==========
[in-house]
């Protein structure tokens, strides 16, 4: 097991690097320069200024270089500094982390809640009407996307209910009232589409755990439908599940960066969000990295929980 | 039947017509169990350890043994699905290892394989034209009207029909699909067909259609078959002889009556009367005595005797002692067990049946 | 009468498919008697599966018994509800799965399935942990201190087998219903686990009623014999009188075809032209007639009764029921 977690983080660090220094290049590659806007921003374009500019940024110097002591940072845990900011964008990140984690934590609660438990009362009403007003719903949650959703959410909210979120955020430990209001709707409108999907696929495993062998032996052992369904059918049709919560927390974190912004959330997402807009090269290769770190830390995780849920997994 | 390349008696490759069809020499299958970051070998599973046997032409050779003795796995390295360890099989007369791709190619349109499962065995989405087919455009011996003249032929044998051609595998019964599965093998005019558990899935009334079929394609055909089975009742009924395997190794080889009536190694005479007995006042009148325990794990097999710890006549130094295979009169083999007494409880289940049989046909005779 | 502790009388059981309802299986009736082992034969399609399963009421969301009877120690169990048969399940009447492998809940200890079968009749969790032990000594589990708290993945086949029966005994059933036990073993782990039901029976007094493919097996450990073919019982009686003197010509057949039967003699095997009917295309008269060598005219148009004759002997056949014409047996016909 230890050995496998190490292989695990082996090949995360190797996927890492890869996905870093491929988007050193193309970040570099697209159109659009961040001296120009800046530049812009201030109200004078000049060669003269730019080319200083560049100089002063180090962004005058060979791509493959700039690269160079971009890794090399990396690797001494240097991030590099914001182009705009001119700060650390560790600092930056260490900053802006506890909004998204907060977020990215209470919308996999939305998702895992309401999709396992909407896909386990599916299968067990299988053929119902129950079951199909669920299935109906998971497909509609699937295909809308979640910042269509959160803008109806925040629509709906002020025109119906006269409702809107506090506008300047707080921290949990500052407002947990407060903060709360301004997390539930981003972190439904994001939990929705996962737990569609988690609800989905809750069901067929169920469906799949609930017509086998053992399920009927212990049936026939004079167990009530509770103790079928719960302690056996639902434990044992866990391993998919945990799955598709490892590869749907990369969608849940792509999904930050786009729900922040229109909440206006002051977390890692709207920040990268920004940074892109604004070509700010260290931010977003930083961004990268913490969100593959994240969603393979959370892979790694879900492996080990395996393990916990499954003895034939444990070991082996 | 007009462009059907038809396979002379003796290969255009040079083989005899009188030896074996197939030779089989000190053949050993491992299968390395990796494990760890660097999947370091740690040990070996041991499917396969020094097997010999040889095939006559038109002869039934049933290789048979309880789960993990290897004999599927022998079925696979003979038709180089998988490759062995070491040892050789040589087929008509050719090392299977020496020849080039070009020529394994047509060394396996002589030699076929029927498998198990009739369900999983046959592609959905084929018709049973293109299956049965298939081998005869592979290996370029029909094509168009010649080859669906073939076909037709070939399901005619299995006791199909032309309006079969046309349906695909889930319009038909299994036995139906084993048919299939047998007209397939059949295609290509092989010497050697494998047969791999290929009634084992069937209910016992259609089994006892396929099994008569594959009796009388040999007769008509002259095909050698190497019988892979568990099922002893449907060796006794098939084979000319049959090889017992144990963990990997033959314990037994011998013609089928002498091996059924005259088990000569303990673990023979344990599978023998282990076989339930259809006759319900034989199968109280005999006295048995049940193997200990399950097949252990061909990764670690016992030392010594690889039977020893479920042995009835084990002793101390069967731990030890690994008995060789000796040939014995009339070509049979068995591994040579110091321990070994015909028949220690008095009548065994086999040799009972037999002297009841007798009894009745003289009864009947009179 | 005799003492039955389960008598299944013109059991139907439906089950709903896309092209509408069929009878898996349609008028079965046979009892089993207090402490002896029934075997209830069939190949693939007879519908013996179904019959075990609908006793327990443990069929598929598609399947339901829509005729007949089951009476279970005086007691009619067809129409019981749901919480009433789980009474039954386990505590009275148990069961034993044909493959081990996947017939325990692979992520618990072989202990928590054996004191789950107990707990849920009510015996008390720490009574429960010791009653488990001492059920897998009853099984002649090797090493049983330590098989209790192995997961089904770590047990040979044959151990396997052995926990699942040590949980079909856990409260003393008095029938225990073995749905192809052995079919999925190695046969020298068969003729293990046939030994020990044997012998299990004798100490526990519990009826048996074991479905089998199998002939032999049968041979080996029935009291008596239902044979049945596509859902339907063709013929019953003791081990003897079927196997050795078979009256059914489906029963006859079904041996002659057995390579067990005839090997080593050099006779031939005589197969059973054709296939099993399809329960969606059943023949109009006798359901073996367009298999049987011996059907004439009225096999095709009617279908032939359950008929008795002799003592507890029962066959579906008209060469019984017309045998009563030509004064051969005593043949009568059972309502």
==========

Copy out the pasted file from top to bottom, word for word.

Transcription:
[in-house]
């Protein structure tokens, strides 16, 4: 097991690097320069200024270089500094982390809640009407996307209910009232589409755990439908599940960066969000990295929980 | 039947017509169990350890043994699905290892394989034209009207029909699909067909259609078959002889009556009367005595005797002692067990049946 | 009468498919008697599966018994509800799965399935942990201190087998219903686990009623014999009188075809032209007639009764029921 977690983080660090220094290049590659806007921003374009500019940024110097002591940072845990900011964008990140984690934590609660438990009362009403007003719903949650959703959410909210979120955020430990209001709707409108999907696929495993062998032996052992369904059918049709919560927390974190912004959330997402807009090269290769770190830390995780849920997994 | 390349008696490759069809020499299958970051070998599973046997032409050779003795796995390295360890099989007369791709190619349109499962065995989405087919455009011996003249032929044998051609595998019964599965093998005019558990899935009334079929394609055909089975009742009924395997190794080889009536190694005479007995006042009148325990794990097999710890006549130094295979009169083999007494409880289940049989046909005779 | 502790009388059981309802299986009736082992034969399609399963009421969301009877120690169990048969399940009447492998809940200890079968009749969790032990000594589990708290993945086949029966005994059933036990073993782990039901029976007094493919097996450990073919019982009686003197010509057949039967003699095997009917295309008269060598005219148009004759002997056949014409047996016909 230890050995496998190490292989695990082996090949995360190797996927890492890869996905870093491929988007050193193309970040570099697209159109659009961040001296120009800046530049812009201030109200004078000049060669003269730019080319200083560049100089002063180090962004005058060979791509493959700039690269160079971009890794090399990396690797001494240097991030590099914001182009705009001119700060650390560790600092930056260490900053802006506890909004998204907060977020990215209470919308996999939305998702895992309401999709396992909407896909386990599916299968067990299988053929119902129950079951199909669920299935109906998971497909509609699937295909809308979640910042269509959160803008109806925040629509709906002020025109119906006269409702809107506090506008300047707080921290949990500052407002947990407060903060709360301004997390539930981003972190439904994001939990929705996962737990569609988690609800989905809750069901067929169920469906799949609930017509086998053992399920009927212990049936026939004079167990009530509770103790079928719960302690056996639902434990044992866990391993998919945990799955598709490892590869749907990369969608849940792509999904930050786009729900922040229109909440206006002051977390890692709207920040990268920004940074892109604004070509700010260290931010977003930083961004990268913490969100593959994240969603393979959370892979790694879900492996080990395996393990916990499954003895034939444990070991082996 | 007009462009059907038809396979002379003796290969255009040079083989005899009188030896074996197939030779089989000190053949050993491992299968390395990796494990760890660097999947370091740690040990070996041991499917396969020094097997010999040889095939006559038109002869039934049933290789048979309880789960993990290897004999599927022998079925696979003979038709180089998988490759062995070491040892050789040589087929008509050719090392299977020496020849080039070009020529394994047509060394396996002589030699076929029927498998198990009739369900999983046959592609959905084929018709049973293109299956049965298939081998005869592979290996370029029909094509168009010649080859669906073939076909037709070939399901005619299995006791199909032309309006079969046309349906695909889930319009038909299994036995139906084993048919299939047998007209397939059949295609290509092989010497050697494998047969791999290929009634084992069937209910016992259609089994006892396929099994008569594959009796009388040999007769008509002259095909050698190497019988892979568990099922002893449907060796006794098939084979000319049959090889017992144990963990990997033959314990037994011998013609089928002498091996059924005259088990000569303990673990023979344990599978023998282990076989339930259809006759319900034989199968109280005999006295048995049940193997200990399950097949252990061909990764670690016992030392010594690889039977020893479920042995009835084990002793101390069967731990030890690994008995060789000796040939014995009339070509049979068995591994040579110091321990070994015909028949220690008095009548065994086999040799009972037999002297009841007798009894009745003289009864009947009179 | 005799003492039955389960008598299944013109059991139907439906089950709903896309092209509408069929009878898996349609008028079965046979009892089993207090402490002896029934075997209830069939190949693939007879519908013996179904019959075990609908006793327990443990069929598929598609399947339901829509005729007949089951009476279970005086007691009619067809129409019981749901919480009433789980009474039954386990505590009275148990069961034993044909493959081990996947017939325990692979992520618990072989202990928590054996004191789950107990707990849920009510015996008390720490009574429960010791009653488990001492059920897998009853099984002649090797090493049983330590098989209790192995997961089904770590047990040979044959151990396997052995926990699942040590949980079909856990409260003393008095029938225990073995749905192809052995079919999925190695046969020298068969003729293990046939030994020990044997012998299990004798100490526990519990009826048996074991479905089998199998002939032999049968041979080996029935009291008596239902044979049945596509859902339907063709013929019953003791081990003897079927196997050795078979009256059914489906029963006859079904041996002659057995390579067990005839090997080593050099006779031939005589197969059973054709296939099993399809329960969606059943023949109009006798359901073996367009298999049987011996059907004439009225096999095709009617279908032939359950008929008795002799003592507890029962066959579906008209060469019984017309045998009563030509004064051969005593043949009568059972309502």